To raise capital, you require them from investors who are interested in the investments. You have to present those investors with high-return projects. By displaying high-level potentials of the projects, investors would be more attracted to put their money into those projects. After certain amount of time, usually in a year’s time, rewards of the investment will be shared with investors. This makes investors happy and they may continue to invest further.[9] If returns do not meet the intended level, this could reduce the willingness of investors to invest their money into the funds. Hence, the amounts of financial incentives are highly weighted determinants to keep the funding remain at a desirable level.

How to increase the chance of receiving a funding[edit]

Plan Well before Applications[edit]

Familiarise with the specific scheme application requirements is crucial as failing to fulfil the requirement would result in rejection in the first stage of review. Making sure that you would be able to meet all the assessment criteria before planning to apply. Funders have their own research priorities, thus focusing on the most suitable funder and match the project range to their priorities would give high successful rate. One should prepare a list of questions that investigators would consider asking during an interview and getting ready to provide an effective answer to counter these questions.[10]

Demonstrate your Projects is Well-thought[edit]

Funders always want to see that you have put in efforts to prepare your projects. It is essential that you display a sense of seriousness and keen to successfully deliver the projects that you are intended to carry out. It is always good to use evidence as a proof of any planning; this is a solid statement to persuade the funders that you are confident about what you are going to do.[11] Try to accurately estimate all the costs that may occur including the hidden ones. Furthermore, you have to demonstrate that you are capable of managing the projects until they are fully delivered. Funders always want to know that the fund given could create some significant effects to the people benefiting from the activity. Positive outcome is also an important point to be taking care of.[12]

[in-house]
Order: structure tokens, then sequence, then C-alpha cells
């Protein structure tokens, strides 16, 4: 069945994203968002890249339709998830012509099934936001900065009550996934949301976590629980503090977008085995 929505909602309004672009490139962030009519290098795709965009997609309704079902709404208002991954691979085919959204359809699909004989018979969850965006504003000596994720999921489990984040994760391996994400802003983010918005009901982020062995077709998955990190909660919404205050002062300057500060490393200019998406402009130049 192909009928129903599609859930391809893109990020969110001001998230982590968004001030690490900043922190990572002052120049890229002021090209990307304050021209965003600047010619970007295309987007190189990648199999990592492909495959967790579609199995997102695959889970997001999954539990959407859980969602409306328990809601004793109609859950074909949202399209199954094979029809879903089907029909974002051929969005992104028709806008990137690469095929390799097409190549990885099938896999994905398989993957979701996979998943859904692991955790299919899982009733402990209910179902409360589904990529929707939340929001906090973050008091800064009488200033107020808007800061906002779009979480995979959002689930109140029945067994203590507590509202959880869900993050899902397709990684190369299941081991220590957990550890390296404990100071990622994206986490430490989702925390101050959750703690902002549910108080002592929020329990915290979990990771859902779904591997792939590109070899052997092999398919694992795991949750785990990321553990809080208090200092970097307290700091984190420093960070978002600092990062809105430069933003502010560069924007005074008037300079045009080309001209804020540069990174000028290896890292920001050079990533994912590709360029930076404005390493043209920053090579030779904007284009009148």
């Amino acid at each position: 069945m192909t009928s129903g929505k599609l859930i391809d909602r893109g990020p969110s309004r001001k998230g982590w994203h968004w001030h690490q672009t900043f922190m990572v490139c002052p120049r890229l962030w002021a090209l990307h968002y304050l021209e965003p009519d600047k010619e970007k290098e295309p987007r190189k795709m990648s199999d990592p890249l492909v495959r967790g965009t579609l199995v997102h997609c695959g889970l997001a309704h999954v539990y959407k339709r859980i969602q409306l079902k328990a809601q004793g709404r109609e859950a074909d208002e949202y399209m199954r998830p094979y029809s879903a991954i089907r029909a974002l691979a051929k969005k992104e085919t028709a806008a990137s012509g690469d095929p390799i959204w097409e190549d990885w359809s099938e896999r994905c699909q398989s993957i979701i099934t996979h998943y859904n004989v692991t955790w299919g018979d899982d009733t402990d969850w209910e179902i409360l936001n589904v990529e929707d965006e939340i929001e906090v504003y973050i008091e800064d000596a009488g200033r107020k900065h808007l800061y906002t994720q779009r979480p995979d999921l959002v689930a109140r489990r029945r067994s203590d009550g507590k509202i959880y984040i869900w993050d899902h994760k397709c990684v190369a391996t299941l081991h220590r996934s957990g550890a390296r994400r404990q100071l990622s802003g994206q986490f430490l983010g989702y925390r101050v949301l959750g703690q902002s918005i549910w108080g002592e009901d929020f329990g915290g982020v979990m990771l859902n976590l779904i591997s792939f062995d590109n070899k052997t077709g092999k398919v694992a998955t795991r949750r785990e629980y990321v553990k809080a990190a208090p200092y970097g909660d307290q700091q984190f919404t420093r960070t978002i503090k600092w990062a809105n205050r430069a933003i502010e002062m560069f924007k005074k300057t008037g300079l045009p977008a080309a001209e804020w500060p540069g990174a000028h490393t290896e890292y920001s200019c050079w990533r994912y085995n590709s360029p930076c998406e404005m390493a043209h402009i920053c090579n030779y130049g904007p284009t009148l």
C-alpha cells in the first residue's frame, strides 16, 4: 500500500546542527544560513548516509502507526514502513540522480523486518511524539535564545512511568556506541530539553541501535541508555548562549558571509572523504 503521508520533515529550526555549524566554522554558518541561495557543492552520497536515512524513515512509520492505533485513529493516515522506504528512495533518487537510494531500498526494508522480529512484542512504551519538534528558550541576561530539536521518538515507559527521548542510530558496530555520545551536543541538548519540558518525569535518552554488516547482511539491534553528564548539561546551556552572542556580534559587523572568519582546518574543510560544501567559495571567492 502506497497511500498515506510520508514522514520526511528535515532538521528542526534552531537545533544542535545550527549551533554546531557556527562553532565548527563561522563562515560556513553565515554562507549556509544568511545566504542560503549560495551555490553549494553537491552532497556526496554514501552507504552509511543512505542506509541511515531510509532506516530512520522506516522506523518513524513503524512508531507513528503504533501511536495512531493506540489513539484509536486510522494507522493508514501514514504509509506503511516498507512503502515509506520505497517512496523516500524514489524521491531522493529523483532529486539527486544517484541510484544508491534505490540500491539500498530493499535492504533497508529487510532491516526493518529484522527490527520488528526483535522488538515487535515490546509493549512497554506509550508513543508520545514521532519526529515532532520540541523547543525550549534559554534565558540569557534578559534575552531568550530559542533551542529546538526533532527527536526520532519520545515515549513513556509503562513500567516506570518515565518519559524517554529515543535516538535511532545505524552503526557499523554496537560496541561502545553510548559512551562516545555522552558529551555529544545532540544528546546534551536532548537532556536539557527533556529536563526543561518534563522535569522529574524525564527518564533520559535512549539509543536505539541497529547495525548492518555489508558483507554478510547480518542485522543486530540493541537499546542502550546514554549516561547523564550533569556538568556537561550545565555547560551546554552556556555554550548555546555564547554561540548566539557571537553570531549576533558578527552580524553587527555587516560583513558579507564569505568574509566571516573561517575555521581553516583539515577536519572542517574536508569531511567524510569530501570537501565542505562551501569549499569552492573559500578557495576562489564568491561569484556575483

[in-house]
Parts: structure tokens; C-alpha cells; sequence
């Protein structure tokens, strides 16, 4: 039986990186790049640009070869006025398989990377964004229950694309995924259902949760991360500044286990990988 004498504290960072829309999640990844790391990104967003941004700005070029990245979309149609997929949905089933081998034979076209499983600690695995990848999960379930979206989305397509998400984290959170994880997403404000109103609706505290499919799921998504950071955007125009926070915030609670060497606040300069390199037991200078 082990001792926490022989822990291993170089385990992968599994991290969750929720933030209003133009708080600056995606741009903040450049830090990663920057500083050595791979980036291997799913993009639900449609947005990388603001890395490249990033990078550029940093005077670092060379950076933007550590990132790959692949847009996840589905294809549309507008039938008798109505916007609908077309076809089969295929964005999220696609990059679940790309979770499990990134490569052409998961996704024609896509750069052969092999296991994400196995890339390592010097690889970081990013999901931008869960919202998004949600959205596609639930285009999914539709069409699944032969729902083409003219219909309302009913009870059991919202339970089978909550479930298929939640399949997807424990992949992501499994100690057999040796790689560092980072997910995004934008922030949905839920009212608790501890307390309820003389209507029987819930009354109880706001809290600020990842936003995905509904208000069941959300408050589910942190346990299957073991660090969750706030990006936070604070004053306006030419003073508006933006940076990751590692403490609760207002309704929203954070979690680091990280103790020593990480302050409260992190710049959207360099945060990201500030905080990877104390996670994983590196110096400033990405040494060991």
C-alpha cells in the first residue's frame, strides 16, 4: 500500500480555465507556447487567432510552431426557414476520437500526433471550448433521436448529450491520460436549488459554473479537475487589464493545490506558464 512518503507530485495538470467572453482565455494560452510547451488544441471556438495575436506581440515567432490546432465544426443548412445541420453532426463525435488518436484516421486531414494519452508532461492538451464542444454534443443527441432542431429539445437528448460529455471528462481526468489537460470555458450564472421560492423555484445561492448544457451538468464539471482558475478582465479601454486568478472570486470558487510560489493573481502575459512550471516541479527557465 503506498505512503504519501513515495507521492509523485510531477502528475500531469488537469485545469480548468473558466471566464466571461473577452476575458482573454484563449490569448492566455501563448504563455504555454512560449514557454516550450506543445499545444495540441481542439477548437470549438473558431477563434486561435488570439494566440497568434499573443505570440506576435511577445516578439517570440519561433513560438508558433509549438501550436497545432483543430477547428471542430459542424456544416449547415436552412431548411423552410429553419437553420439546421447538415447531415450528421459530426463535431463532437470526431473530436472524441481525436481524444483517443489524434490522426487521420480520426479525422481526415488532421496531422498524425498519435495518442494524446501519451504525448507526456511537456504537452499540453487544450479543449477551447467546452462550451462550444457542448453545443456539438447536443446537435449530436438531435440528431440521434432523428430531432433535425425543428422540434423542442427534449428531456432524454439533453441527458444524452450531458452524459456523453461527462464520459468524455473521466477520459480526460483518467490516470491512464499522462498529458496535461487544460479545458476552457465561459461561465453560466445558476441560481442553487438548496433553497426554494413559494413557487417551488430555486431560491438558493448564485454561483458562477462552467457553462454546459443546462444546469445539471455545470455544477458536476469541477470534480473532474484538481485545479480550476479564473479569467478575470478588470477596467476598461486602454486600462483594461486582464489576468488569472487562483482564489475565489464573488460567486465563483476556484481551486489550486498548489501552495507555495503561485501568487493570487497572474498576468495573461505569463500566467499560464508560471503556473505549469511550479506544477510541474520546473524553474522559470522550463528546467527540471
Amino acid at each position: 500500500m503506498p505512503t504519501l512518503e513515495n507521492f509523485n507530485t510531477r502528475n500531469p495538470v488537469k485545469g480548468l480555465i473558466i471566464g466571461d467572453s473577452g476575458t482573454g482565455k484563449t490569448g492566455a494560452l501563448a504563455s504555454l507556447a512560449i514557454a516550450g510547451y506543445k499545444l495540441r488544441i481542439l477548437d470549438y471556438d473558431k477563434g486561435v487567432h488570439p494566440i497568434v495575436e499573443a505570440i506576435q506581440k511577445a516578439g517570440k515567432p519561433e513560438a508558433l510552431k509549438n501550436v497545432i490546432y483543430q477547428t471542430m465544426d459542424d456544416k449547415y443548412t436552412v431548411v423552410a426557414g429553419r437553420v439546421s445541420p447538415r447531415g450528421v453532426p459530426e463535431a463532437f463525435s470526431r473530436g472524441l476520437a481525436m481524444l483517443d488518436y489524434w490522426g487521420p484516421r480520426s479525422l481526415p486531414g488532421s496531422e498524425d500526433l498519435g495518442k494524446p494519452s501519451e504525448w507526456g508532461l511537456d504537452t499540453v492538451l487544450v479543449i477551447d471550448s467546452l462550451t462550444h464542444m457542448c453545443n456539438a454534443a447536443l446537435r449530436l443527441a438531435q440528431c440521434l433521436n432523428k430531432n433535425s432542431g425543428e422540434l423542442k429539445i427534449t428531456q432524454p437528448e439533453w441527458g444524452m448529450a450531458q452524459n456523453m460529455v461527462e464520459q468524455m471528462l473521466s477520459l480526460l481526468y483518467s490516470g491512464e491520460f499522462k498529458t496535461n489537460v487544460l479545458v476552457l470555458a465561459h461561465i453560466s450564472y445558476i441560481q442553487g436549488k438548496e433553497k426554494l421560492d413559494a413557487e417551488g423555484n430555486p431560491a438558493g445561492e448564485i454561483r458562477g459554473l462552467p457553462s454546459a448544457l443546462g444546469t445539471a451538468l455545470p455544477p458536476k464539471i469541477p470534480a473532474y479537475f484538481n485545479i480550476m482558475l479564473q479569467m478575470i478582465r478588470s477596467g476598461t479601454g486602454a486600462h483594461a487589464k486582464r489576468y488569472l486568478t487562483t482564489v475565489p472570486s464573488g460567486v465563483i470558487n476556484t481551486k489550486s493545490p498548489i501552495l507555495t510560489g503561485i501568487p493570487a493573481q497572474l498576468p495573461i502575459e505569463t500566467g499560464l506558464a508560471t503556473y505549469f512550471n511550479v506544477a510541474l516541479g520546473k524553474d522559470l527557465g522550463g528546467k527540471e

See also[edit]

References[edit]

  1. ^ Business Dictionary(2009) [Online] Available at: http://www.businessdictionary.com/definition/funding.html (Accessed: 20 October 2014)
  2. ^ Mishkin, Frederic. The Economics of Money, Banking and Financial Markets(Global, Tenth Edition). Pearson Education Limited. p. 68. ISBN 978-0273765738. 
  3. ^ Imperial College London(2014) Types of research funding [Online] Available at: http://www3.imperial.ac.uk/researchsupport/funderinformation/typesofresearchfunding (Accessed:15 October 2014)
  4. ^ GOV.UK(2013) Start Your Own Business [Online] Available at: https://www.gov.uk/starting-up-a-business/get-funding (Accessed: 18 October 2014)
  5. ^ U.S. Securities and Exchange Commission( 2010) Mutual Fund [Online] Available at: http://www.sec.gov/answers/mutfund.htm (Accessed: 19 October 2014)
  6. ^ Stroke Association(2009) Research funding process [Online] Available at: http://www.stroke.org.uk/research/research-funding-process (Accessed: 21 October 2014)
  7. ^ Clifford, C.(2014) Crowdfunding Generates More Than $60,000 an Hour (Infographic) [Online] Available at: http://www.entrepreneur.com/article/234051 (Accessed: 22 October 2014)
  8. ^ Kickstarter, Inc.(2010) "Seven things to know about Kickstarter" [Online] Available at: https://www.kickstarter.com/hello?ref=footer (Accessed: 23 October 2014)
  9. ^ Raise Capital(2011) "Business talk - How to raise capital for a hedge fund" [Online] Available at: http://www.raise-capital.com/raise-capital-for-hedge-fund.php (Accessed: 24 October 2014)
  10. ^ Imperial College London(2014) "Preparing a proposal" [Online] Available at: http://www3.imperial.ac.uk/researchsupport/preparingaproposal (Accessed: 25 October 2014)
  11. ^ Forbes (2011) "How to Fund Your Start-Up Business" [Online] Available at: http://www.forbes.com/sites/moneybuilder/2011/12/12/how-to-fund-your-start-up-business/3/ (Accessed: 27 October 2014)
  12. ^ GRANTfinder Ltd (2009) "A Beginner’s Guide to Successfully Securing Grant Funding" [Online] Available at: http://www.grantnet.com/HelpfulReports/securingfunding.pdf (Accessed: 26 October 2014)